About a minute later, and just before the train sounds its last whistle and pulls away from the station, a single father and his two children board. The man essentially announces to the car that he is both American, and has no idea where Gruyere is, which is where he and his kids intend to go. I play dumb and watch the entire scene unfold: the young son is downloading apps onto his father’s phone; the daughter briefly looks up from her games at her father’s insistence, to flatly proclaim, “Oh my God, The Alps”; the father, head on a swivel, is desperately trying to see any and all passing road signs or geographical markers to give him the assurance that they, in fact, have boarded the correct train. As we do indeed pull into Gruyere, his daughter, without looking up from her phone, states in nothing short of a bored tone of voice, “I want to go home.”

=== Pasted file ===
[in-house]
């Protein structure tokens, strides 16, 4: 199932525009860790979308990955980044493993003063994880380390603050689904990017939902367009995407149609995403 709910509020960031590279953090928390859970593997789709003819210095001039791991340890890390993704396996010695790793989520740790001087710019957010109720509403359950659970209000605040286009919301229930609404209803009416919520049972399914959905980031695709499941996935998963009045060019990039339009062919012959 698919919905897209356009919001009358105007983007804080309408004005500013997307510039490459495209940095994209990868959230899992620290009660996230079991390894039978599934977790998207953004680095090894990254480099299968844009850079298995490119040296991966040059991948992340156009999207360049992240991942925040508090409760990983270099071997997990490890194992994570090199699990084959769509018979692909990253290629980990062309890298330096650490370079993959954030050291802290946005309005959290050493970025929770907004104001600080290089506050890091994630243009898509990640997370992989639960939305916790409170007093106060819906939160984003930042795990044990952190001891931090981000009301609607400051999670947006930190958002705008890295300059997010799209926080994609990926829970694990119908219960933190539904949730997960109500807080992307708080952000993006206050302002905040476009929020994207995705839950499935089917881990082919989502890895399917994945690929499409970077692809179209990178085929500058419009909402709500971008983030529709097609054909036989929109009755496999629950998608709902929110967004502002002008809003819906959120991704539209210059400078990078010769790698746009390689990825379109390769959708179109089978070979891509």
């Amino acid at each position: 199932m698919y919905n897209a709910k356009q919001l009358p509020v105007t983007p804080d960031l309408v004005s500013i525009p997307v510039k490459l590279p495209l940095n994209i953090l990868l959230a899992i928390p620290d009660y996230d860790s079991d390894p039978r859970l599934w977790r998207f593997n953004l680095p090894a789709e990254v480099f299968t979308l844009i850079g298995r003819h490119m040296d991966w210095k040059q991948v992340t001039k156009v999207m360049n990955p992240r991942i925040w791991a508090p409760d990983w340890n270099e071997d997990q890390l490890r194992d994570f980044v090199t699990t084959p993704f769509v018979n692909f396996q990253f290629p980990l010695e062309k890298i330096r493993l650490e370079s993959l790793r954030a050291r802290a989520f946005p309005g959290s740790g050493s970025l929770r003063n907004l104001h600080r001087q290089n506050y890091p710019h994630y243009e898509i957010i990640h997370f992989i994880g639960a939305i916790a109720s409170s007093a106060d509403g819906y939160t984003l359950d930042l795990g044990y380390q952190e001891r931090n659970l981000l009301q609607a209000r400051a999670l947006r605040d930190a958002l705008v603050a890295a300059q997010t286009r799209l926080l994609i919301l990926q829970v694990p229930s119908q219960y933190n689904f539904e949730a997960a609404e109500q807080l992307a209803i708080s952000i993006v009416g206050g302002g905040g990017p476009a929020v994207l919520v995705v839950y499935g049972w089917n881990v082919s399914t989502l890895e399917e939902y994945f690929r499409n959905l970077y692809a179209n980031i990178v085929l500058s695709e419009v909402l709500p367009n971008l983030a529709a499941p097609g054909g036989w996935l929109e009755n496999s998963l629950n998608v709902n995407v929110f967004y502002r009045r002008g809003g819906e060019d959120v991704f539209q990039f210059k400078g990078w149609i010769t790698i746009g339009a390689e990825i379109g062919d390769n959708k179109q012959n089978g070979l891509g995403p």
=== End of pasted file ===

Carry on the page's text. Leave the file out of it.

Across the street from the station is Le Gruyere Cheese Factory, which we opt to visit a bit later upon seeing our first class counterparts all entering in one loud clump. Instead, we turn toward the steep, grassy slope, and set off in the direction of the main historic old town on the plateau further up. The light gravel pathway snakes upward and around the slope; we weave in and out of passing gaggles of descenders before finally arriving at the crest of the hill, and the old town of Gruyere.
It’s beautiful with the slight breeze; C and I have arrived right around lunch, and most have found their seats at one of the several restaurant terraces lined up on either side of the wide promenade. A little souvenir shop is tucked away on a corner; C and I both watch as a man picks up a small cylinder, flips it, and is embarrassed to hear a loud, obnoxious cow noise spring forth from the meshed plastic surface of the opposite side. I look away to silently collect myself before bursting out laughing, while the man sets off as fast as he possibly can. We venture still onward up the path, through a high archway I derive to be the medieval gate to the inner keep of this very old city, passing a painted public piano in the middle of a grassy common area next to the main road. We reach the main gate to Gruyere Castle further ahead; the chateau’s spires rise infinitely, a profile on a postcard, against the cloudless azure sky.